Lamp sockets that don't suck


Anyone know of a good source for lamp sockets that don't turn to crap in two years? Just replaced the 3-way bulb in a typical Lowe's made-in-China lamp and found that the switch was bad, not the bulb.
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JoeSpareBedroom wrote:

Hi, Try to find a real vintage one at garage sale or flea market.
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wrote:

not cheap
http://www.grandbrass.com/catalog.cfm?category=Sockets&subcategory=Medium (edision%20E-26)%20Base%20Socket
I have purchased repair parts for antique lamps & fixtures that I wanted to restore...good stuff.
cheers Bob
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wrote:

not cheap
http://www.grandbrass.com/catalog.cfm?category=Sockets&subcategory=Medium (edision%20E-26)%20Base%20Socket
I have purchased repair parts for antique lamps & fixtures that I wanted to restore...good stuff.
=========================================== A venerable, uh, fixture in lower Manhattan -- surprised they're still around, glad they made it to the web. They have every conceivable fitting, doohickey, and variety of fancy cloth/satin zip cord you can imagine.
NYC has a number of lighting specialists, manufacturers, etc. Yupsters needing to read their WSJ's in some splendor, I spose.....
--
EA

cheers
Bob



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wrote:

Bookmarked that one, thanks Bob
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http://www.grandbrass.com/catalog.cfm?category=Sockets&subcategory=Medium (edision%20E-26)%20Base%20Socket
Unfortunately, they closed their store in NYC a few years ago. I think they only sell web/mail order now.
--
Peace,
BobJ



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If they closed there store that's a bummer for NYC area folks.
But by having a web presence and keeping up with the times, they've saved a great resource for those of use who repair / restore old fixtures & lamps. Having this type of selection available at reasonable prices makes it possible to repair & restore instead of just trashing them.
cheers Bob
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wrote:

Thanks for the link. I have repaired/fixed numerous old floor lamps and use them daily. That site has all the parts I would need - 2" porcelain 2-3/16in. SOCKET. Even found a UNO threaded socket for a brass desk lamp <G>.
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wrote:

not cheap
http://www.grandbrass.com/catalog.cfm?category=Sockets&subcategory=Medium (edision%20E-26)%20Base%20Socket
I have purchased repair parts for antique lamps & fixtures that I wanted to restore...good stuff.
cheers Bob
============== Interesting source, and not overpriced when compared with having my house burn down.
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Is it the switch itself, ie the rotating knob ditty that goes bad? Almost guarownteed in these shit lamps, clamp-ons, Staple stuff. The switch starts grinding, getting harder and harder to turn..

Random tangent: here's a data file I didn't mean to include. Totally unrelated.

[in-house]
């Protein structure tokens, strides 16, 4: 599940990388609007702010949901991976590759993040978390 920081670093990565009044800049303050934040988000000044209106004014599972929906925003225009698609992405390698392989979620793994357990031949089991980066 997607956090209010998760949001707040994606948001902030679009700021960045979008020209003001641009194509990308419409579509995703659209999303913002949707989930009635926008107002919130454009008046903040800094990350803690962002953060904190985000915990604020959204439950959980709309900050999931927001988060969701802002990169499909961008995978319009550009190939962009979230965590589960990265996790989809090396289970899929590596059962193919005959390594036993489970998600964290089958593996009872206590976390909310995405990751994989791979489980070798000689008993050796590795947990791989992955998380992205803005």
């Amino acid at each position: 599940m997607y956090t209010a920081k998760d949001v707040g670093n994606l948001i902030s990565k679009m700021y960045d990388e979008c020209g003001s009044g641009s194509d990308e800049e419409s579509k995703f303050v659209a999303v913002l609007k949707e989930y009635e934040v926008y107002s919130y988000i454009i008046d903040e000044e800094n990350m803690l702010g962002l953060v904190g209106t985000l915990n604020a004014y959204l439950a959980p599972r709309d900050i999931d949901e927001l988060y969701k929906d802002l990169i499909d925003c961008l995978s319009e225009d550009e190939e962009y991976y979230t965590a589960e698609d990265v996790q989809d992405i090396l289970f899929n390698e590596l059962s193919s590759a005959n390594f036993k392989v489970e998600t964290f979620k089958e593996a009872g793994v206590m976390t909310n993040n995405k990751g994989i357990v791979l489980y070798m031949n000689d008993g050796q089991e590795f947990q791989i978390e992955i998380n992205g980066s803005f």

I put 3--in-1 oil down the shaft of the switch. I think it's important to do this early, cuz once that goddamm switch starts grinding, failure is not far away. The oil seems to significantly extend the life even at the grinding point, but best to catch it even earlier.
I believe this is deliberate -- nothing is "allowed" to last anymore.
--
EA




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On Mon, 30 Nov 2009 08:38:51 -0500, Existential Angst wrote:

It's nothing new, although it feels* like it - see: http://en.wikipedia.org/wiki/Planned_obsolescence for a depressing read :-)
* I think part of the reason it's got worse is that people stopped caring about doing routine maintenance, so manufacturers found ways of making stuff last just that little bit longer than something that wasn't maintained properly - and of course they could easily sell it to the lazy masses as "improved reliability" :-(
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Excellent point.
And for these shitty rotary or push-switch sockets, they must have a whole R&D pgm devoted to getting the failure timed just right. It's really inexcusable, quite a hostile act toward the consumer.
Some of these Grand-street type sockets will last pert near 100 years. The only thing that goes bad is the insulating cardboard wears out -- which nylon would address right nice.
--
EA

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On Mon, 30 Nov 2009 19:01:11 -0500, Existential Angst wrote:

Not hard, I suppose - build a few automated test rigs to test the switches to destruction, and keep weakening the parts until you get one that breaks right when you want it to :-)

Main problems I've seen with really old electrical stuff is that switch contacts can eventually wear/burn out (difficult to do a DIY fix), and the old insulating bodies can break down and create a low-resistance path across the body...
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JoeSpareBedroom wrote:

You might try going to a real electric supply supply house and ask for non big box quality. There are at least three in my area that will sell you either big box quality or real sockets.
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What you want are ceramic sockets with brass threaded inserts. Avoid any plastic with aluminum inserts, the plastic will become brittle and crack and the aluminum will corrode with the bulb base, so that the bulbs will not unscrew without breaking.
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